True, there are several hot and heavy essays on sin of the sexual nature but don't assume this is an anthology of erotica. The surprising part of this anthology is that explores so many other facets of sin. Gluttony, envy, coveting your neighbor's husband. Sin in past centuries, just considering the possibility of sin, the joy of sin, catching a glimpse of another's sin.

Southern Sin contains twenty-three essays that run the gamut of less than virtuous behavior. You'll find yourself rushing through the pages, wondering what's next. But aside from giving you a bit of vicarious thrill at witnessing all this misbehaving, Southern Sin will make you think. What is sin? Is there a universal definition? Is sin different for each person? Considering sin and doing sin...where is the line? Is it a sin to make people feel guilty for the joy they find in life? It's a fascinating subject to consider.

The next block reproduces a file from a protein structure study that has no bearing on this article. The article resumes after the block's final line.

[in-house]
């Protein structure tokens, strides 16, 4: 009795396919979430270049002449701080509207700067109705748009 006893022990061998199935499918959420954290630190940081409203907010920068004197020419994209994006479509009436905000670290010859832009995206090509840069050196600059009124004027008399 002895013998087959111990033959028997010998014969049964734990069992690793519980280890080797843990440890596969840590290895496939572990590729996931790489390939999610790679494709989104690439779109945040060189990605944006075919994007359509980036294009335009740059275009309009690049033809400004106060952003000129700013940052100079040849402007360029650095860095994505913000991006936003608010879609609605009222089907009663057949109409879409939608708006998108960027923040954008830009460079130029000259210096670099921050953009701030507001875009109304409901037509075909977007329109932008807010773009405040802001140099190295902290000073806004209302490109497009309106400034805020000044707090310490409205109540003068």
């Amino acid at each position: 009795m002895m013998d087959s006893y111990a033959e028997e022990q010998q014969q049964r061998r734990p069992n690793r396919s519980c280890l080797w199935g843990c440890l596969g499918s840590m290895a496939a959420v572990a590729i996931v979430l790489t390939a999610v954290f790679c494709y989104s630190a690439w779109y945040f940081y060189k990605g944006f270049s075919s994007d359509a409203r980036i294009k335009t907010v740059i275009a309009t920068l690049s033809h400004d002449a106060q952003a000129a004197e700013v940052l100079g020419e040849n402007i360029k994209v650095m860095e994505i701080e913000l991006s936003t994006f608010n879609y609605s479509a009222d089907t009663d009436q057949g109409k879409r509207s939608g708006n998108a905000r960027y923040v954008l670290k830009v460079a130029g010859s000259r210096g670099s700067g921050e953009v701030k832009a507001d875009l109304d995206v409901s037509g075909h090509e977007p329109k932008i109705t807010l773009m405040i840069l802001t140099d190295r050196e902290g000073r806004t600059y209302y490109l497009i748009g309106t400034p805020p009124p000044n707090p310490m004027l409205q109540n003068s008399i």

Where to Find More Southern Sin:

https://www.creativenonfiction.org/books/southern-sin


*****BOOK GIVEAWAY*****

One luck reader will win a copy of the anthology Southern Sin. Just enter the Rafflecopter form below to be entered in the drawing.

a Rafflecopter giveaway

Jodi Webb is still toiling away at her writing in between a full-time job, a full-time family and work as a blog tour manager for WOW-Women on Writing. Right now she's looking for blogs to promote Sue William Silverman's memoir The Pat Boone Fan Club and Barbara Barth's debut novel The Danger with Words. You can contact her at [email protected]. For Jodi's take on reading and writing (no 'rithmetic please!) stop by her blog Words by Webb.